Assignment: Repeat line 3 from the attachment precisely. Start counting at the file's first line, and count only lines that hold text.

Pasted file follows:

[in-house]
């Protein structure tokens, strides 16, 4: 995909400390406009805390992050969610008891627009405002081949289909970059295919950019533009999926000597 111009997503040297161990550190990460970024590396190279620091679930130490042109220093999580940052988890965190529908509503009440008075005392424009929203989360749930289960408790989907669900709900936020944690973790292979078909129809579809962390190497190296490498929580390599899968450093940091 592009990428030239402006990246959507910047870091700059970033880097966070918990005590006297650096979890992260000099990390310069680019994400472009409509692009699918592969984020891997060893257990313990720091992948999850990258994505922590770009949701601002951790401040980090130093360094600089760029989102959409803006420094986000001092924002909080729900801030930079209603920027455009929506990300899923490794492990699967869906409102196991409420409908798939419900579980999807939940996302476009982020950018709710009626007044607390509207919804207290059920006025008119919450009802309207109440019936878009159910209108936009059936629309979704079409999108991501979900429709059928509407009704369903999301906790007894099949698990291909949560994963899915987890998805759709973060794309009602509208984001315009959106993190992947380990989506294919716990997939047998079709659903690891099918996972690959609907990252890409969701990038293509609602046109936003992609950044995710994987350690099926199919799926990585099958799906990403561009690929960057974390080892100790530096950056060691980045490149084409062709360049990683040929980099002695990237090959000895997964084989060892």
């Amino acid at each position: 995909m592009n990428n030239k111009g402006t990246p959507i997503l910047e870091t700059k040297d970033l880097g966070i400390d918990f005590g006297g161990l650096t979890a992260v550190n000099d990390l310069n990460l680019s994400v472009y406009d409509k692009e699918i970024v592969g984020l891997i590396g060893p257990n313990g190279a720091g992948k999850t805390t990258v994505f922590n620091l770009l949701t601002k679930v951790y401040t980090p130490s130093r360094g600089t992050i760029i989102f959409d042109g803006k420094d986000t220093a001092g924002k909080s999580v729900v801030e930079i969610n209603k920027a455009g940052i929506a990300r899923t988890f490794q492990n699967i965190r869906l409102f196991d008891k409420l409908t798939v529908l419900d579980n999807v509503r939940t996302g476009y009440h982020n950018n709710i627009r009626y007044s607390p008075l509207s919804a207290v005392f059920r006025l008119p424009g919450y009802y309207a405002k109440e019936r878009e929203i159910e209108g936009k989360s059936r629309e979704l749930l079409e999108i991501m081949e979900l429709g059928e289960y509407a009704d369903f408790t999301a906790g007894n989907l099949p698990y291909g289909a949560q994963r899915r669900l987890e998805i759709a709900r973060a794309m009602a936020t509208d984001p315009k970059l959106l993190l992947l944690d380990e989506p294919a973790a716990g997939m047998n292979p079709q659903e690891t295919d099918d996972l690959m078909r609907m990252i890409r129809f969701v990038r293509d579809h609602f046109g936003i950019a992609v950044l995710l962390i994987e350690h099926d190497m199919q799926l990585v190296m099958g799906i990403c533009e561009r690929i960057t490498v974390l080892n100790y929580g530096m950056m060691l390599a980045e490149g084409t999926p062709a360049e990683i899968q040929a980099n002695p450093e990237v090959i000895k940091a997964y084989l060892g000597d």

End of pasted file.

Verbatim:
């Amino acid at each position: 995909m592009n990428n030239k111009g402006t990246p959507i997503l910047e870091t700059k040297d970033l880097g966070i400390d918990f005590g006297g161990l650096t979890a992260v550190n000099d990390l310069n990460l680019s994400v472009y406009d409509k692009e699918i970024v592969g984020l891997i590396g060893p257990n313990g190279a720091g992948k999850t805390t990258v994505f922590n620091l770009l949701t601002k679930v951790y401040t980090p130490s130093r360094g600089t992050i760029i989102f959409d042109g803006k420094d986000t220093a001092g924002k909080s999580v729900v801030e930079i969610n209603k920027a455009g940052i929506a990300r899923t988890f490794q492990n699967i965190r869906l409102f196991d008891k409420l409908t798939v529908l419900d579980n999807v509503r939940t996302g476009y009440h982020n950018n709710i627009r009626y007044s607390p008075l509207s919804a207290v005392f059920r006025l008119p424009g919450y009802y309207a405002k109440e019936r878009e929203i159910e209108g936009k989360s059936r629309e979704l749930l079409e999108i991501m081949e979900l429709g059928e289960y509407a009704d369903f408790t999301a906790g007894n989907l099949p698990y291909g289909a949560q994963r899915r669900l987890e998805i759709a709900r973060a794309m009602a936020t509208d984001p315009k970059l959106l993190l992947l944690d380990e989506p294919a973790a716990g997939m047998n292979p079709q659903e690891t295919d099918d996972l690959m078909r609907m990252i890409r129809f969701v990038r293509d579809h609602f046109g936003i950019a992609v950044l995710l962390i994987e350690h099926d190497m199919q799926l990585v190296m099958g799906i990403c533009e561009r690929i960057t490498v974390l080892n100790y929580g530096m950056m060691l390599a980045e490149g084409t999926p062709a360049e990683i899968q040929a980099n002695p450093e990237v090959i000895k940091a997964y084989l060892g000597d």